The U.S. affiliate of global banking giant HSBC was for years a haven for foreign money laundering, drug-trafficking money and potential terrorist financing activities, largely because of the bank’s woefully inadequate monitoring practices, according to a 340-page Senate report scheduled for release Tuesday.
The report chastises the bank’s primary U.S. regulator, the Office of the Comptroller of the Currency, for failing to take more aggressive enforcement measures against the bank after the OCC became aware of illicit activities.
Sen. Levin (D-M.I.) says HSBC allowed its Mexican subsidiary to transfer money from Mexican drug cartels into the United States.
“Banks that ignore anti-money-laundering rules are a big problem for our country,” said Sen. Carl Levin (D-Mich.), who chairs the permanent subcommittee on investigations. “But also troubling is a bank regulator that does not adequately do its job.”
Both HSBC executives and top officials from the OCC are expected to encounter stiff questioning Tuesday when they face Senate lawmakers during a hearing on Capitol Hill. The report comes as HSBC, which has faced a string of alleged money-laundering lapses in the past, works to overhaul its practices and rehabilitate its image.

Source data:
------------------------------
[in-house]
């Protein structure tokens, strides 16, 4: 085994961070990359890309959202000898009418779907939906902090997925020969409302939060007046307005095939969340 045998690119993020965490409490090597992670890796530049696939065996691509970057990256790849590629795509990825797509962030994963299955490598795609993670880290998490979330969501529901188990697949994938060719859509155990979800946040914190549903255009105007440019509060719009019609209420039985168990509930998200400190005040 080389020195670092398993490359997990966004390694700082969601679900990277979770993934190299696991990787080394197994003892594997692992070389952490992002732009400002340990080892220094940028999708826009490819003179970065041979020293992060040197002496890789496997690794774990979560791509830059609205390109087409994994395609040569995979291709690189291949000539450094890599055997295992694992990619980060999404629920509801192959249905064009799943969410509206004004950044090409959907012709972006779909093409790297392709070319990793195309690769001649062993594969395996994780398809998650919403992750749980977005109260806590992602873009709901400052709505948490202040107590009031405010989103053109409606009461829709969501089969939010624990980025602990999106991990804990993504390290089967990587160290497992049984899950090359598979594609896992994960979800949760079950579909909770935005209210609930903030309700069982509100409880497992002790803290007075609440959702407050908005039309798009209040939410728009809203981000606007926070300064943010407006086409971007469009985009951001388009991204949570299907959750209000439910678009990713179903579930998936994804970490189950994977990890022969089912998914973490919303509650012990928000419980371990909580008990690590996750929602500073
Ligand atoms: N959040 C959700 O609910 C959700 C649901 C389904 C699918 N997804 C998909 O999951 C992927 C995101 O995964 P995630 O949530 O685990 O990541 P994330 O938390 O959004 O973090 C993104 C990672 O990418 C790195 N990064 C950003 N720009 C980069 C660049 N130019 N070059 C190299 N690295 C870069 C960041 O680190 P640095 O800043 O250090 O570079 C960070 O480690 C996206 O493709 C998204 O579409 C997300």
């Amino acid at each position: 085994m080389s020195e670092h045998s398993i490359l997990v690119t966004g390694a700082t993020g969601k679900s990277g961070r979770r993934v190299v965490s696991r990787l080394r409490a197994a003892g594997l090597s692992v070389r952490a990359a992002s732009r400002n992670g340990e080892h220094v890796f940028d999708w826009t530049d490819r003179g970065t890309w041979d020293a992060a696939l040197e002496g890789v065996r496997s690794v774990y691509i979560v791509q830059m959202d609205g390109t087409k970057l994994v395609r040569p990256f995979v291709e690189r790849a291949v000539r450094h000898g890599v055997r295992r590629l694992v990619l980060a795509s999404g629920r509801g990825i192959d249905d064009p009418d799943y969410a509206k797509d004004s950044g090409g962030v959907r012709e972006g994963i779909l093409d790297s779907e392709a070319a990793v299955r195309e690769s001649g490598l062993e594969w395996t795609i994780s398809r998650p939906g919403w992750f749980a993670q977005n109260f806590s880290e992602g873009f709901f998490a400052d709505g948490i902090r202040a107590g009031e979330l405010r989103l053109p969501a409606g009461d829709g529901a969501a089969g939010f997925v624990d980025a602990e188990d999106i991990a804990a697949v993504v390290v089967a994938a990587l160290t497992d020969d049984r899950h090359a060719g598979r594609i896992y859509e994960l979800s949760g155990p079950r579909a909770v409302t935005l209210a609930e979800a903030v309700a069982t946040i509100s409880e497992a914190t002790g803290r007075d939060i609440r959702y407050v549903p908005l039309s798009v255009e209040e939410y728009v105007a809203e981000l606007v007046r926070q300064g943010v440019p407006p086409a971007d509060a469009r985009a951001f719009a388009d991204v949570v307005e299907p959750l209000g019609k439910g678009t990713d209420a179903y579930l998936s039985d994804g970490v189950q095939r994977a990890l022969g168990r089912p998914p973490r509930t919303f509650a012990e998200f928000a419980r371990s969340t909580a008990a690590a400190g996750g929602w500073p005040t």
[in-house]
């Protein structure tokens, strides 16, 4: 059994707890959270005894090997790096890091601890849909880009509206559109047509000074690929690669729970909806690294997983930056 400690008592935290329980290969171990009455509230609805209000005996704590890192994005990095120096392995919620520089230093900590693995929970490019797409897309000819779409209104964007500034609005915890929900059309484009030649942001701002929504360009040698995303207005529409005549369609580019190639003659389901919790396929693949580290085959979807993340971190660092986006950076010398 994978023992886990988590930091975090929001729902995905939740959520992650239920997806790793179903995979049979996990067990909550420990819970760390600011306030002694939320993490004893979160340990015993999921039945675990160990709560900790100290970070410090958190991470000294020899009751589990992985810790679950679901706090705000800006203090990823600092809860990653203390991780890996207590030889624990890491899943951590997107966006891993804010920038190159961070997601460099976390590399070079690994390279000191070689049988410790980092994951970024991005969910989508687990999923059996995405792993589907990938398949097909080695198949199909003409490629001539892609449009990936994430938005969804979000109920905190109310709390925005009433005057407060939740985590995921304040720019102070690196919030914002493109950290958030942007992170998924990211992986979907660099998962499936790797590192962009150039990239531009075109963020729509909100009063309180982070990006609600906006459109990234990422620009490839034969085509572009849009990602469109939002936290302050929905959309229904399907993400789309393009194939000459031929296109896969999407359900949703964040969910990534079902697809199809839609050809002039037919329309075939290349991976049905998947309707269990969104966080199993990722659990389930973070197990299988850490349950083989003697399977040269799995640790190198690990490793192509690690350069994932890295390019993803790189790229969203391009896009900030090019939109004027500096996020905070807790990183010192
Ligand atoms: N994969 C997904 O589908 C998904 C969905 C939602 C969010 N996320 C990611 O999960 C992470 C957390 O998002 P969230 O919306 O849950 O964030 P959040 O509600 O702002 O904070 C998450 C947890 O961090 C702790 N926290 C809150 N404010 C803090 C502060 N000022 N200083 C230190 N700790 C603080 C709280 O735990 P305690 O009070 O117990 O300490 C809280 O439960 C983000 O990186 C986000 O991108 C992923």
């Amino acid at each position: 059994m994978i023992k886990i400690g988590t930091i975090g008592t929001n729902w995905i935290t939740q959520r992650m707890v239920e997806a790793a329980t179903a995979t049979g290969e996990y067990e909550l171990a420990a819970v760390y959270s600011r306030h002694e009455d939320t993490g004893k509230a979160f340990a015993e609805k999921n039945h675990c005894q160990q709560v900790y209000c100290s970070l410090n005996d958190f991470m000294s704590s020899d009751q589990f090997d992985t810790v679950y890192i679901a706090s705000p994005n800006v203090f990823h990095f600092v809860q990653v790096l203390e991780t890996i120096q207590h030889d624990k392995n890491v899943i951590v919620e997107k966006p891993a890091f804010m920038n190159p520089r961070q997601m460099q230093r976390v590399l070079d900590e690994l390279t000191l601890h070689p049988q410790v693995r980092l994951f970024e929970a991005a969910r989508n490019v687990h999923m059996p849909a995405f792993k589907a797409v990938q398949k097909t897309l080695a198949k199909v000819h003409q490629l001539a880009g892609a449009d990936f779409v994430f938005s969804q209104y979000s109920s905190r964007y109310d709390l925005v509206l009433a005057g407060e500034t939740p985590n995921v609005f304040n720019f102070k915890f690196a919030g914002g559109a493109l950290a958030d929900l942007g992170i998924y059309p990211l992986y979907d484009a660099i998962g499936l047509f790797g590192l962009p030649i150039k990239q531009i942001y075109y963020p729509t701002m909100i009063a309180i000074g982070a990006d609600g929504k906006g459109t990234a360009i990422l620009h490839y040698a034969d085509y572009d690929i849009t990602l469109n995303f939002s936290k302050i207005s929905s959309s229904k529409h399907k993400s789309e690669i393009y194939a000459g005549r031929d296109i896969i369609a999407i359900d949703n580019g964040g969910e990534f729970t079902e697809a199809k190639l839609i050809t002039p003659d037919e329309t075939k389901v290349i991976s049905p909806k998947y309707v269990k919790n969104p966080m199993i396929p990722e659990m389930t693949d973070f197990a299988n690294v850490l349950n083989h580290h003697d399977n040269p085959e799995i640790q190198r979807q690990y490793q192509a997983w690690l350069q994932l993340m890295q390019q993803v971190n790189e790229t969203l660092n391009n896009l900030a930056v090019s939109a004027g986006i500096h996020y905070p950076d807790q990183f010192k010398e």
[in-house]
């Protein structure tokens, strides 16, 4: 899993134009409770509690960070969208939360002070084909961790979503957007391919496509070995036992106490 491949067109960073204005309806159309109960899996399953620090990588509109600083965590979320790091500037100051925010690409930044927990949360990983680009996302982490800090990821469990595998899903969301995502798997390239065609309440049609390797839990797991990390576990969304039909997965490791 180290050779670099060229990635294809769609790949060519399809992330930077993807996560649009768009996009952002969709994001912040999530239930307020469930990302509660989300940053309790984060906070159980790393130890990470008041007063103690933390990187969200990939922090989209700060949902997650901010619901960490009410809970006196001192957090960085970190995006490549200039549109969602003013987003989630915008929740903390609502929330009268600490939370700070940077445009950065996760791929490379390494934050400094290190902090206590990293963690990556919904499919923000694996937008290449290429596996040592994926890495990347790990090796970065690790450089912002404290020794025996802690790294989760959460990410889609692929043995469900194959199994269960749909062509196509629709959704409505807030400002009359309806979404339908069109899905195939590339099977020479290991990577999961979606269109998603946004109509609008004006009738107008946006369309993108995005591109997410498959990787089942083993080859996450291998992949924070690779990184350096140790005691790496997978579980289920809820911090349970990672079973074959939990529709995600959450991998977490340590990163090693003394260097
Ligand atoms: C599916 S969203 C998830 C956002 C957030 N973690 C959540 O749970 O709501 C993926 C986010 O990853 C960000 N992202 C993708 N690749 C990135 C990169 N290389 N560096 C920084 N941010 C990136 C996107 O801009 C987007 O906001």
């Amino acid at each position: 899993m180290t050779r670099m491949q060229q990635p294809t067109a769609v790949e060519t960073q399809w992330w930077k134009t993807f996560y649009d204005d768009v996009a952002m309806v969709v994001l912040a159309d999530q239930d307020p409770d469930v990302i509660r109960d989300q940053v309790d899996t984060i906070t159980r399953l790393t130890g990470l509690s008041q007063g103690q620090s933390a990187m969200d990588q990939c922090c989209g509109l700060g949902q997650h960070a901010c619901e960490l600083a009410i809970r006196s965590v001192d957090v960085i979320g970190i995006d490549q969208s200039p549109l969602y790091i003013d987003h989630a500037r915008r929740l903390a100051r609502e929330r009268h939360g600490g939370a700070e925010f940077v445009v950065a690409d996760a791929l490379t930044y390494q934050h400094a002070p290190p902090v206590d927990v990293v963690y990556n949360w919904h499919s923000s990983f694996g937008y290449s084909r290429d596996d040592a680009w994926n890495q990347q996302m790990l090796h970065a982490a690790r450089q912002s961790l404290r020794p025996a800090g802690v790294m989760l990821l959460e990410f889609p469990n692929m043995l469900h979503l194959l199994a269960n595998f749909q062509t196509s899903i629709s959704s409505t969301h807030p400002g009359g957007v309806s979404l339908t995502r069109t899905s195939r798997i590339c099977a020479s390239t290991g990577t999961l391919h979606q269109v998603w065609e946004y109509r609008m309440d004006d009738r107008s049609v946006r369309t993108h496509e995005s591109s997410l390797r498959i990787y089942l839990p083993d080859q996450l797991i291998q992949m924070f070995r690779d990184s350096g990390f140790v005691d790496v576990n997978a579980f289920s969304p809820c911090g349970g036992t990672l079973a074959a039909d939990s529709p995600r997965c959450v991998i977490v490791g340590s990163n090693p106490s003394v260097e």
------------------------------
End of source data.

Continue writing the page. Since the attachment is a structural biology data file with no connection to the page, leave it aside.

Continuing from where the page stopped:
The Britain-based bank’s chief executive last week acknowledged in a memo to employees that the firm’s anti-money-laundering controls in recent years “should have been stronger and more effective, and we failed to spot and deal with unacceptable behavior.” In addition, the Wall Street Journal reported Monday that HSBC has been locked in settlement talks with the Justice Department over a probe into whether bank officials were complicit in laundering activities by Mexican drug cartels.
The year-long Senate investigation, which could serve as a blueprint for similar inquiries into other firms, involved interviews with scores of HSBC officials and bank regulators and a review of more than 1 million documents, including internal e-mails. Investigators focused primarily on HSBC’s U.S. affiliate, HSBC Bank USA (HBUS), which functions as a hub for the firm’s vast global network.
According to the report, investigators discovered a persistent lack of internal oversight that left the U.S. banking system vulnerable to abuse from bad actors around the globe. Said Levin: “HSBC’s compliance culture has been pervasively polluted for a long time.”
Among the findings:
●HBUS treated some high-risk affiliates like low-risk clients. A key example was HSBC Mexico, which despite its location in a country rife with money laundering and drug trafficking, was allowed to transport $7 billion in U.S. currency to HBUS between 2007 and 2008, raising suspicions that the money came from illegal drug sales.
●Some overseas HSBC affiliates circumvented government safeguards meant to block funding for terrorists, drug lords and unsavory foreign regimes. In one case, investigators found that HSBC allowed two foreign affiliates to shield the fact that thousands of transactions involved links to Iran. In addition, the investigation found that HBUS did business with certain banks in Saudi Arabia and Bangladesh, despite evidence of links to terrorist financing.